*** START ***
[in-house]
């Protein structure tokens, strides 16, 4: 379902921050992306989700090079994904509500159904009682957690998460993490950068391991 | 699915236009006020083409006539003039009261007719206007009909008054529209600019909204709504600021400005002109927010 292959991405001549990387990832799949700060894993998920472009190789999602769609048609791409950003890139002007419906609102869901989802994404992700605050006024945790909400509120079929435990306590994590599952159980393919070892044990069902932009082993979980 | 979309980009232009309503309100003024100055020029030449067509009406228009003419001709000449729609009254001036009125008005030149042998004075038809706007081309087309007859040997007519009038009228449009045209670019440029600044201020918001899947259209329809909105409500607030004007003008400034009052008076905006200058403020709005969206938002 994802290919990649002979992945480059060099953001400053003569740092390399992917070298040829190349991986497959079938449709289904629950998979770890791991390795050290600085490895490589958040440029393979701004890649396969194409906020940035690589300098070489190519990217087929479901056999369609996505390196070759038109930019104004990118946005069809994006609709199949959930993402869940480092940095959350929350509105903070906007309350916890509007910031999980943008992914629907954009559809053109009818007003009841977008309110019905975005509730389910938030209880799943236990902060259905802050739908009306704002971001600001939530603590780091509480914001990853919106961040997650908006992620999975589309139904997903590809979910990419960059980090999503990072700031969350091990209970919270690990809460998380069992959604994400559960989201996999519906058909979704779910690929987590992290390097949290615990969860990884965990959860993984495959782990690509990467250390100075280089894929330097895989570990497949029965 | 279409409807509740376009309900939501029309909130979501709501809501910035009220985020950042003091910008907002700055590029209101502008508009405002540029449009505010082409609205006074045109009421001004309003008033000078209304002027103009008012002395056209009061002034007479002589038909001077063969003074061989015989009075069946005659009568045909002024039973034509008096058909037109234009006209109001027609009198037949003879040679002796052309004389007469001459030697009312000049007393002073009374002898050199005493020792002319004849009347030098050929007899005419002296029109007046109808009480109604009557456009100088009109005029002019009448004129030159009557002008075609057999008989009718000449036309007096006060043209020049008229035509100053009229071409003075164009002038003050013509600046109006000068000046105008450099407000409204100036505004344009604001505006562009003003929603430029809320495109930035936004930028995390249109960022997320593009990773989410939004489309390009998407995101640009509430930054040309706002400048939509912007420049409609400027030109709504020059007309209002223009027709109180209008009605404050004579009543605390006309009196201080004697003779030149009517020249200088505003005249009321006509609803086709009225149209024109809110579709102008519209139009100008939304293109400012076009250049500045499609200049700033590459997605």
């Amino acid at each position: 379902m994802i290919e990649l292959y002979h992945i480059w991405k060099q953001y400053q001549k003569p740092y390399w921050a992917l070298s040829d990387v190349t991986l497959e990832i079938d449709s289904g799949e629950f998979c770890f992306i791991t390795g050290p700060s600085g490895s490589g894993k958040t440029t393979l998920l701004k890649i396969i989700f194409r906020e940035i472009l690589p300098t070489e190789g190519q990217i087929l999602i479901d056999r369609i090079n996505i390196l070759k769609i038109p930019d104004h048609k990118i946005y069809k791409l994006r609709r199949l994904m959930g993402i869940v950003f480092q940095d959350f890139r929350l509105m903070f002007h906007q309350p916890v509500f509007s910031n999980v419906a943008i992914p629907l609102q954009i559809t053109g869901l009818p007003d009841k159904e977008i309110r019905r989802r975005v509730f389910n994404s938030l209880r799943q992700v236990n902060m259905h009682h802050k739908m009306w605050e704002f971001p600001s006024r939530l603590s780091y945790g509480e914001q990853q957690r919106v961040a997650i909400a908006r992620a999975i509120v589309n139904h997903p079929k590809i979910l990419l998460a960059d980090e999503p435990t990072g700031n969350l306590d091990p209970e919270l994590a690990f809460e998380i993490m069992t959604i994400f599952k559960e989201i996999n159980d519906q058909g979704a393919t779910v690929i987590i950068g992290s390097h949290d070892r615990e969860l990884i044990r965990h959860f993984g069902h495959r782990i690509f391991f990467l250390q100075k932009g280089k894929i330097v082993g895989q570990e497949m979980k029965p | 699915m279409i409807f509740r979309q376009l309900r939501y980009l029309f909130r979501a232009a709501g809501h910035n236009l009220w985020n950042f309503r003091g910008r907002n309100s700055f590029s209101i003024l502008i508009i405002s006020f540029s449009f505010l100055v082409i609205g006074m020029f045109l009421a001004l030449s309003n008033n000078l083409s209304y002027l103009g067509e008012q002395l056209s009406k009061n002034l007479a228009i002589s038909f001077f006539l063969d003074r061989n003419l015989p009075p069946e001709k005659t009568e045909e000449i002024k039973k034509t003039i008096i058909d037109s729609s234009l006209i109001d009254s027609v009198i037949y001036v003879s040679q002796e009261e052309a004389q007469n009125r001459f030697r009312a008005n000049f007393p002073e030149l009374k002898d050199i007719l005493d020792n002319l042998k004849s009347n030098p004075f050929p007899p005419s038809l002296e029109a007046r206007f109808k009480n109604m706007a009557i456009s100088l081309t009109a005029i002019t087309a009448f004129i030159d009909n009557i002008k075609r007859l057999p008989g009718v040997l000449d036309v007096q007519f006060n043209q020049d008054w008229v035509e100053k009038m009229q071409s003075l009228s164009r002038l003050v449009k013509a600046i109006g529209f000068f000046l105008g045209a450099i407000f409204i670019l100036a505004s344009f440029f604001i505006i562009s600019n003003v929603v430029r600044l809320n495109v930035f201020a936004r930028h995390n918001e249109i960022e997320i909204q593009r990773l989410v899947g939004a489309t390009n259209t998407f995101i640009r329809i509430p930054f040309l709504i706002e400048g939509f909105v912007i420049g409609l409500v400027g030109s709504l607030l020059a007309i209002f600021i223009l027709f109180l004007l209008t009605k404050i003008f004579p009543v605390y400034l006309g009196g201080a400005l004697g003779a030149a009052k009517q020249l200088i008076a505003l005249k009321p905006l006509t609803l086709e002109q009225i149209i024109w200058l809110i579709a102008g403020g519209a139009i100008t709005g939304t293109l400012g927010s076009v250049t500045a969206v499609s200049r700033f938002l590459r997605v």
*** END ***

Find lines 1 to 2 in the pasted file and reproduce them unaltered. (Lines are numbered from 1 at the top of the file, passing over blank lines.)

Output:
[in-house]
């Protein structure tokens, strides 16, 4: 379902921050992306989700090079994904509500159904009682957690998460993490950068391991 | 699915236009006020083409006539003039009261007719206007009909008054529209600019909204709504600021400005002109927010 292959991405001549990387990832799949700060894993998920472009190789999602769609048609791409950003890139002007419906609102869901989802994404992700605050006024945790909400509120079929435990306590994590599952159980393919070892044990069902932009082993979980 | 979309980009232009309503309100003024100055020029030449067509009406228009003419001709000449729609009254001036009125008005030149042998004075038809706007081309087309007859040997007519009038009228449009045209670019440029600044201020918001899947259209329809909105409500607030004007003008400034009052008076905006200058403020709005969206938002 994802290919990649002979992945480059060099953001400053003569740092390399992917070298040829190349991986497959079938449709289904629950998979770890791991390795050290600085490895490589958040440029393979701004890649396969194409906020940035690589300098070489190519990217087929479901056999369609996505390196070759038109930019104004990118946005069809994006609709199949959930993402869940480092940095959350929350509105903070906007309350916890509007910031999980943008992914629907954009559809053109009818007003009841977008309110019905975005509730389910938030209880799943236990902060259905802050739908009306704002971001600001939530603590780091509480914001990853919106961040997650908006992620999975589309139904997903590809979910990419960059980090999503990072700031969350091990209970919270690990809460998380069992959604994400559960989201996999519906058909979704779910690929987590992290390097949290615990969860990884965990959860993984495959782990690509990467250390100075280089894929330097895989570990497949029965 | 279409409807509740376009309900939501029309909130979501709501809501910035009220985020950042003091910008907002700055590029209101502008508009405002540029449009505010082409609205006074045109009421001004309003008033000078209304002027103009008012002395056209009061002034007479002589038909001077063969003074061989015989009075069946005659009568045909002024039973034509008096058909037109234009006209109001027609009198037949003879040679002796052309004389007469001459030697009312000049007393002073009374002898050199005493020792002319004849009347030098050929007899005419002296029109007046109808009480109604009557456009100088009109005029002019009448004129030159009557002008075609057999008989009718000449036309007096006060043209020049008229035509100053009229071409003075164009002038003050013509600046109006000068000046105008450099407000409204100036505004344009604001505006562009003003929603430029809320495109930035936004930028995390249109960022997320593009990773989410939004489309390009998407995101640009509430930054040309706002400048939509912007420049409609400027030109709504020059007309209002223009027709109180209008009605404050004579009543605390006309009196201080004697003779030149009517020249200088505003005249009321006509609803086709009225149209024109809110579709102008519209139009100008939304293109400012076009250049500045499609200049700033590459997605």